And she fell asleep at last. Curling herself at the corner of the five by six bed. She was all alone. The neighbours had long gone to sleep. Her mother had carried her younger siblings, Wanja and Sonie, when she left in the morning. Leaving her alone with her father. She never understood why her mother had so much bitterness with her. It wasn’t the first time her mother left without her.
She had not eaten anything since morning but a morsel and half a cup of milk that the neighbours gave her. They were more of housemates for they lived on one house, shared sitting room and different bedrooms. She had eaten the milk and bread gratefully. Her mother had left before they took breakfast and her father followed. She did not go out to play. She was afraid of the shopkeeper downstairs. She still remembered vividly how she once went to buy soap. The shopkeeper gave a task inside the shop and promised her some sweets. She was only 8 years old then. Her mother had taught her to respect the elders. She willingly obliged. Once inside the shop, the shopkeeper started touching her private parts… She bit his hands and screamt. Her screams attracted attention and she was rescued. The shopkeeper said he did not know why she was screaming. He had only asked her to sweep the shop. The people believed him and scolded her. Her mother beat the hell out of her for creating a scene. The shop keeper became her arch enemy and every time they sent her to the shop, the shopkeeper would tell her “siku ile nitakushika utaona.”
Today, she was all alone in the house. Hungry and cold. The neighbours had gone to sleep. She was grateful when she fell asleep. Hardly had she dozed off than she heard a familiar voice sing at a distance. The voice got nearer and nearer. Father was home at last. She was elated. Then fumbling, keys falling, cursing. Then opening the front door.
She curled up in bed. Pretending to be in deep sleep.
“Wanjiru,” the drunken voice called from the sitting room.
She didn’t answer. This was the father she was afraid of. The one who threw words and hit her mother. Wanjiru knew her father loved him so much for she was named after his mother.
“Shiru,” the voice called again. This time walking towards the bedroom.
She still didn’t answer.
“Kamami, mami eeeh, ” her father called again. This time softly. He was standing at the bedroom door.
Wanjiru turned and pretended to wake up from deep sleep. Her father walked to her. He was carrying a black polythene paper. Smell of potato fries wafted through the air. The smell reminded Wanjiru that she was hungry. She lazily sat up on the bed. Her father sat down beside her and gave her the food.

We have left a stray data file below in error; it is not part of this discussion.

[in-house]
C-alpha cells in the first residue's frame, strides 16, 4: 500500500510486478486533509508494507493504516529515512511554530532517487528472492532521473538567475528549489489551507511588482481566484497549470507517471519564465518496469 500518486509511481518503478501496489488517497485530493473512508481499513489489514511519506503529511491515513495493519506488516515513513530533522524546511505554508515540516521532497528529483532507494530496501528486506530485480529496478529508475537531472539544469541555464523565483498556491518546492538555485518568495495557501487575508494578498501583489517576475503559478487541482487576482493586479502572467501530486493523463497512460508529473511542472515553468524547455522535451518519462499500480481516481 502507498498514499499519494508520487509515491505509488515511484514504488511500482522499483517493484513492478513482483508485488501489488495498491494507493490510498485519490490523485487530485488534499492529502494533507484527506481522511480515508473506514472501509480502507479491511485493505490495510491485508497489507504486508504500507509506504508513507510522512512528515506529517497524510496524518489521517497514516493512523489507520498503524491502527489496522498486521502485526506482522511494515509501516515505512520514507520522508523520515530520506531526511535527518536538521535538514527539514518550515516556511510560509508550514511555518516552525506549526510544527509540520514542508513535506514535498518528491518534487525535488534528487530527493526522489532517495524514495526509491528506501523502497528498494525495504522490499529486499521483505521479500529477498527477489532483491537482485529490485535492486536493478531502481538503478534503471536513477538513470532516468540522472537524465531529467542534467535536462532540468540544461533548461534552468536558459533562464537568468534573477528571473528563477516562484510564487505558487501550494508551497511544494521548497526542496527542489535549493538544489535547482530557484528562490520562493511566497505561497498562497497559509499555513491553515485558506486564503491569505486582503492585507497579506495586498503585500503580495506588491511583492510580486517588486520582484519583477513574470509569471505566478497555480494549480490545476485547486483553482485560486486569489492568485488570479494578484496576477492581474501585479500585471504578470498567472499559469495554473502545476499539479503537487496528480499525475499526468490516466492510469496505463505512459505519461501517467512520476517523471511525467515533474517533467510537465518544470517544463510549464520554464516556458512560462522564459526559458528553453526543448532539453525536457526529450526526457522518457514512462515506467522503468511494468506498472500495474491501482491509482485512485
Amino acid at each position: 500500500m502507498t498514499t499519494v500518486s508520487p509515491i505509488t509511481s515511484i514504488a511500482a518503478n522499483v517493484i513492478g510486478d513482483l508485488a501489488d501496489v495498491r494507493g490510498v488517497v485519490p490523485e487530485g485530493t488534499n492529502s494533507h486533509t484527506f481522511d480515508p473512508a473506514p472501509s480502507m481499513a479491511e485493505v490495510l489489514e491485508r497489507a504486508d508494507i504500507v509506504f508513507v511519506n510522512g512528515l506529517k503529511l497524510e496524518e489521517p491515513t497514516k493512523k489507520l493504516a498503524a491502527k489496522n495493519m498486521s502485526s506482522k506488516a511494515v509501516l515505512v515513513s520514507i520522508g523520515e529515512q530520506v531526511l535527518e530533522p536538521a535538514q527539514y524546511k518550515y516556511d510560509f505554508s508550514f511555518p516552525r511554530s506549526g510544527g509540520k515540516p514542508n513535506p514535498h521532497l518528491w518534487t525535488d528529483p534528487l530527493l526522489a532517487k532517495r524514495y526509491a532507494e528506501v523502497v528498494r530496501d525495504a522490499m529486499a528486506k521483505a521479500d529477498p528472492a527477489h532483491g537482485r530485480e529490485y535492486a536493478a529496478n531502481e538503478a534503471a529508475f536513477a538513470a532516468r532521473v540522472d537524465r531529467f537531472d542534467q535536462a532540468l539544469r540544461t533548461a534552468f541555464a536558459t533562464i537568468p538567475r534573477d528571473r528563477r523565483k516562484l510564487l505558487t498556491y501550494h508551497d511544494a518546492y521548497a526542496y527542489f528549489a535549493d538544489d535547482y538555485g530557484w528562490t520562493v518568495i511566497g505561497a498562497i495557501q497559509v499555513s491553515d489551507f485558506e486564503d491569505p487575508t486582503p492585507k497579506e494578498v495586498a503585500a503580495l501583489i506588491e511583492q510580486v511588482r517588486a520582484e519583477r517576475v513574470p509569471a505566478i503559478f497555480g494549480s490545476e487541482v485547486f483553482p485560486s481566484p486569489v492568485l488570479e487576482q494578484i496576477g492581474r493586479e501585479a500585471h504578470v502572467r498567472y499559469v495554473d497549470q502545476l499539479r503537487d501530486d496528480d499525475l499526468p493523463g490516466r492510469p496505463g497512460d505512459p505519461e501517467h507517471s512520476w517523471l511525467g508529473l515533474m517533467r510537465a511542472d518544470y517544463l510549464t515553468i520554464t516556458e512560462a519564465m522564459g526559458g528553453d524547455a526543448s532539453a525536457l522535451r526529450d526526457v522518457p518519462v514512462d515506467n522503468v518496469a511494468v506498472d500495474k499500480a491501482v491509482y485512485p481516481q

“Eat mami,” he said. Looking at his daughter passionately. Shiru devoured the meal. Potato fries and grilled chicken, every child’s favourite.
“Pole nilikuacha pekee yako mami. Nilienda kutafuta pesa,” he said. Moving closer to his daughter and placing his hands on her shoulders. It was a normal act of parental affection. It didn’t raise alarm.
Wanjiku finished eating. She was now fully awake. She collected the bones and the papers and took them to the kitchen. She washed her oily hands and went back to the bedroom.
She found her father sprawled on the bed, snoring. She took an extra blanket. She wanted to go to sleep on the chair, that is where her and Wanja slept when the mother is around. His father grabbed her hand and instructed her to sleep beside him. She timidly obliged. She got to bed and curled herself at the corner.
She started drifting to sleep. Then. A hand on her budding breasts. You know how they hurt when growing. She wanted to talk.
“Shhh,” a hand on her mouth. His breath smelled of alcohol and tobacco. What a nauseating smell. She kept silent. The hand moved to her thighs. She slapped it off.
“Unafanya nini, daddy,” she asked.
“Nimesema unyamaze,” he boomed.
His hands moved to the upper part of his thighs. Unlucky, her mother always instructed them to sleep panty less to avoid infections and urinating on them. His hands reached where the shopkeeper had touched her.
“Daddy wacha,” she cried out loudly. This attracted the attention of the occupants of the other bedroom. Baba Shiru had woken them up when he came in shouting. They knocked on the bedroom door.
“Nini inaendelea hapa?” the lady shouted.
“Hakuna, rudini mkalale, hii si kazi yenu,” baba Shiru answered back.
The neighbours could hear Shiru crying.
“Kira, neke nawe,” they could hear from the door.
They were good neighbours, they couldn’t go and leave a child in trouble. The door wasn’t locked. They entered, picked up Shiru and left with her. They left her father sprawled in bed in his drunken stupor.
Wanjiru stayed with the good neighbours, let us call them the Karimis, until her mother came back. All she could hear of her father was the drunken hum at night and she would find chips and chicken left for her on the sitting room table.
Her mother came a week later. Shiru never mentioned a word to her of what happened. She was afraid she would beat her. If the Karimis did, she doesn’t know. But next time her mother left, she left with her and all that her mother owned. Never did they go back to that house. What became of her loving father, Shiru never knew until many years later.